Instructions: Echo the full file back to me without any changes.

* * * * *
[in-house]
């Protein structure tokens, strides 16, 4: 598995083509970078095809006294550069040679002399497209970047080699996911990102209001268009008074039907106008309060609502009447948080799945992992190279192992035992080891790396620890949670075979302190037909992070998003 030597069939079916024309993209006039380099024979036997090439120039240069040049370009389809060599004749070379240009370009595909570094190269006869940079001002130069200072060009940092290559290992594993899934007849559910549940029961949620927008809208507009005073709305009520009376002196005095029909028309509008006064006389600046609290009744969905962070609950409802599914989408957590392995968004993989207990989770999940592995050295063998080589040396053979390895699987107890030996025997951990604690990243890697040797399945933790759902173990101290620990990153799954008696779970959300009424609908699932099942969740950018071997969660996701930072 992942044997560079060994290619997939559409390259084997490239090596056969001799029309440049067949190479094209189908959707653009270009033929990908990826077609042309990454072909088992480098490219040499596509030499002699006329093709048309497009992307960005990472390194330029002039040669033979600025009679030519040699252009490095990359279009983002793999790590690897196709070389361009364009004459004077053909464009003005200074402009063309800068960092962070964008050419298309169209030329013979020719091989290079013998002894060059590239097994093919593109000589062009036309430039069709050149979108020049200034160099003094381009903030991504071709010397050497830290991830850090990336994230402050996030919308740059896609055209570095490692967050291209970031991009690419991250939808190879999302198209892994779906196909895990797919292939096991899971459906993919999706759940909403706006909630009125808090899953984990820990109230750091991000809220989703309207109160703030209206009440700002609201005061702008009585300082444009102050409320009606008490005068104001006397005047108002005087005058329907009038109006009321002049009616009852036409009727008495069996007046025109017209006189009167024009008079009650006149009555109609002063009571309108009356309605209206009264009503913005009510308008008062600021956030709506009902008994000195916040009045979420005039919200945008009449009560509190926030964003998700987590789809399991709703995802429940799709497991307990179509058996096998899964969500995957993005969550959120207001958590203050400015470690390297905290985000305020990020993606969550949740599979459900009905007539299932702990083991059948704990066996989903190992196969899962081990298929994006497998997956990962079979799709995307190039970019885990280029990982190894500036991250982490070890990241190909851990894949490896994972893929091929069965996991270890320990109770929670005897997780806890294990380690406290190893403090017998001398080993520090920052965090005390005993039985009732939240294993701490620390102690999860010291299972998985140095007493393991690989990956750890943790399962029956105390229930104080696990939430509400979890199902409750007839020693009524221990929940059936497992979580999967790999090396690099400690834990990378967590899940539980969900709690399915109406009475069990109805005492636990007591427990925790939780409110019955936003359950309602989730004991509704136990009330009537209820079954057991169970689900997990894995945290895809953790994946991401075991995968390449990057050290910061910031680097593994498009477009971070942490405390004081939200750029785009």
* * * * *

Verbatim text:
[in-house]
């Protein structure tokens, strides 16, 4: 598995083509970078095809006294550069040679002399497209970047080699996911990102209001268009008074039907106008309060609502009447948080799945992992190279192992035992080891790396620890949670075979302190037909992070998003 030597069939079916024309993209006039380099024979036997090439120039240069040049370009389809060599004749070379240009370009595909570094190269006869940079001002130069200072060009940092290559290992594993899934007849559910549940029961949620927008809208507009005073709305009520009376002196005095029909028309509008006064006389600046609290009744969905962070609950409802599914989408957590392995968004993989207990989770999940592995050295063998080589040396053979390895699987107890030996025997951990604690990243890697040797399945933790759902173990101290620990990153799954008696779970959300009424609908699932099942969740950018071997969660996701930072 992942044997560079060994290619997939559409390259084997490239090596056969001799029309440049067949190479094209189908959707653009270009033929990908990826077609042309990454072909088992480098490219040499596509030499002699006329093709048309497009992307960005990472390194330029002039040669033979600025009679030519040699252009490095990359279009983002793999790590690897196709070389361009364009004459004077053909464009003005200074402009063309800068960092962070964008050419298309169209030329013979020719091989290079013998002894060059590239097994093919593109000589062009036309430039069709050149979108020049200034160099003094381009903030991504071709010397050497830290991830850090990336994230402050996030919308740059896609055209570095490692967050291209970031991009690419991250939808190879999302198209892994779906196909895990797919292939096991899971459906993919999706759940909403706006909630009125808090899953984990820990109230750091991000809220989703309207109160703030209206009440700002609201005061702008009585300082444009102050409320009606008490005068104001006397005047108002005087005058329907009038109006009321002049009616009852036409009727008495069996007046025109017209006189009167024009008079009650006149009555109609002063009571309108009356309605209206009264009503913005009510308008008062600021956030709506009902008994000195916040009045979420005039919200945008009449009560509190926030964003998700987590789809399991709703995802429940799709497991307990179509058996096998899964969500995957993005969550959120207001958590203050400015470690390297905290985000305020990020993606969550949740599979459900009905007539299932702990083991059948704990066996989903190992196969899962081990298929994006497998997956990962079979799709995307190039970019885990280029990982190894500036991250982490070890990241190909851990894949490896994972893929091929069965996991270890320990109770929670005897997780806890294990380690406290190893403090017998001398080993520090920052965090005390005993039985009732939240294993701490620390102690999860010291299972998985140095007493393991690989990956750890943790399962029956105390229930104080696990939430509400979890199902409750007839020693009524221990929940059936497992979580999967790999090396690099400690834990990378967590899940539980969900709690399915109406009475069990109805005492636990007591427990925790939780409110019955936003359950309602989730004991509704136990009330009537209820079954057991169970689900997990894995945290895809953790994946991401075991995968390449990057050290910061910031680097593994498009477009971070942490405390004081939200750029785009």